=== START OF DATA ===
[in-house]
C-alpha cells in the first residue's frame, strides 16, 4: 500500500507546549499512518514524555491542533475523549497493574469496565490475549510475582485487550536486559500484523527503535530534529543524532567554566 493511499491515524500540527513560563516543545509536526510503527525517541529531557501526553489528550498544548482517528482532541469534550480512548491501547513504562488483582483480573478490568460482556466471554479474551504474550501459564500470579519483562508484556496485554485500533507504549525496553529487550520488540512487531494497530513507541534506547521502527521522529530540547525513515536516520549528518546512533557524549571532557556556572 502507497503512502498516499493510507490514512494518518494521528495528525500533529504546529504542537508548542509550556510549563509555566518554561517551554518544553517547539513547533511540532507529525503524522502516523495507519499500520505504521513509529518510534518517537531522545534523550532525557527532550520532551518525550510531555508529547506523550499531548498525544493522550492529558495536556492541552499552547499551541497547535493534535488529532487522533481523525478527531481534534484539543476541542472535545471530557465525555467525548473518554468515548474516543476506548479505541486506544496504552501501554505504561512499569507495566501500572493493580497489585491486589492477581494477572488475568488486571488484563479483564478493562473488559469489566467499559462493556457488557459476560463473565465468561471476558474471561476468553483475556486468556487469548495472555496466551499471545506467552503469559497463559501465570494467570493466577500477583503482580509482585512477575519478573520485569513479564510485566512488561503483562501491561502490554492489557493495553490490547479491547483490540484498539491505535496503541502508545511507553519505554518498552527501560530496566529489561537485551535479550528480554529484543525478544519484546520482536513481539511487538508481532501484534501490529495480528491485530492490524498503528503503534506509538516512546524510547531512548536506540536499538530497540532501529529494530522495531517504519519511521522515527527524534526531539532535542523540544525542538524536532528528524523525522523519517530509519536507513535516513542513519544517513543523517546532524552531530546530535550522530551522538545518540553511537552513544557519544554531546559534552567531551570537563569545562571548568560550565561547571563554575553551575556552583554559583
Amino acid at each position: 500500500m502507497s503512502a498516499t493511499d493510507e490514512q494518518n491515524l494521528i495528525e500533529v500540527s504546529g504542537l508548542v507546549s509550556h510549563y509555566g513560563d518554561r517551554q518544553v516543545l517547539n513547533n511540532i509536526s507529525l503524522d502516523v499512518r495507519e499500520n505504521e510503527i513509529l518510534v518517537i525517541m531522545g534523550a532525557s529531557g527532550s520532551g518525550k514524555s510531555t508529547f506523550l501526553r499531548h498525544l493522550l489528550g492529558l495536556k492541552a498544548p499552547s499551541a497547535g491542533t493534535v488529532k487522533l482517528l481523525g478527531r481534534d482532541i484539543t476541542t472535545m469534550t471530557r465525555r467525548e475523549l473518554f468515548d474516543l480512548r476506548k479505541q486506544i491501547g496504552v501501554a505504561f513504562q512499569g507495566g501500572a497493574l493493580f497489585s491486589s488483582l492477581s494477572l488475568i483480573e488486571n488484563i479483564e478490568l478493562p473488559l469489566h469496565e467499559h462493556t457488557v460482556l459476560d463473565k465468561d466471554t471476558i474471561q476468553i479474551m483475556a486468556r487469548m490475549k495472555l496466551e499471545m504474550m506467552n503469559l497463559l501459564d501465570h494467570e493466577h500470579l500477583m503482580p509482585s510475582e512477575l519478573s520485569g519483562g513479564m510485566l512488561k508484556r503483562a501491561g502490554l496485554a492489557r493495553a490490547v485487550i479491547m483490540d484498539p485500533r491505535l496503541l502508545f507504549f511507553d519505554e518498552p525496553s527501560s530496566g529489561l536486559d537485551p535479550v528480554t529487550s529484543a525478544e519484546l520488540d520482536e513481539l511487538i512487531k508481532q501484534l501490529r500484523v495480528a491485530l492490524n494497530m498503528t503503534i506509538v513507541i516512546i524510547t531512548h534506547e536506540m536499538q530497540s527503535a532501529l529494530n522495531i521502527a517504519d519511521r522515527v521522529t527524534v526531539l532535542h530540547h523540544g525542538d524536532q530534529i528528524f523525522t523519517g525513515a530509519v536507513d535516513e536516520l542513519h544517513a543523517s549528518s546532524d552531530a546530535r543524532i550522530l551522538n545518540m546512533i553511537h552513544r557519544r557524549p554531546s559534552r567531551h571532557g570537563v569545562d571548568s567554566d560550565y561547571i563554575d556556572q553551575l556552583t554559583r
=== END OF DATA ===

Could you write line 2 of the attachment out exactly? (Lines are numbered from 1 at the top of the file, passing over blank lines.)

C-alpha cells in the first residue's frame, strides 16, 4: 500500500507546549499512518514524555491542533475523549497493574469496565490475549510475582485487550536486559500484523527503535530534529543524532567554566 493511499491515524500540527513560563516543545509536526510503527525517541529531557501526553489528550498544548482517528482532541469534550480512548491501547513504562488483582483480573478490568460482556466471554479474551504474550501459564500470579519483562508484556496485554485500533507504549525496553529487550520488540512487531494497530513507541534506547521502527521522529530540547525513515536516520549528518546512533557524549571532557556556572 502507497503512502498516499493510507490514512494518518494521528495528525500533529504546529504542537508548542509550556510549563509555566518554561517551554518544553517547539513547533511540532507529525503524522502516523495507519499500520505504521513509529518510534518517537531522545534523550532525557527532550520532551518525550510531555508529547506523550499531548498525544493522550492529558495536556492541552499552547499551541497547535493534535488529532487522533481523525478527531481534534484539543476541542472535545471530557465525555467525548473518554468515548474516543476506548479505541486506544496504552501501554505504561512499569507495566501500572493493580497489585491486589492477581494477572488475568488486571488484563479483564478493562473488559469489566467499559462493556457488557459476560463473565465468561471476558474471561476468553483475556486468556487469548495472555496466551499471545506467552503469559497463559501465570494467570493466577500477583503482580509482585512477575519478573520485569513479564510485566512488561503483562501491561502490554492489557493495553490490547479491547483490540484498539491505535496503541502508545511507553519505554518498552527501560530496566529489561537485551535479550528480554529484543525478544519484546520482536513481539511487538508481532501484534501490529495480528491485530492490524498503528503503534506509538516512546524510547531512548536506540536499538530497540532501529529494530522495531517504519519511521522515527527524534526531539532535542523540544525542538524536532528528524523525522523519517530509519536507513535516513542513519544517513543523517546532524552531530546530535550522530551522538545518540553511537552513544557519544554531546559534552567531551570537563569545562571548568560550565561547571563554575553551575556552583554559583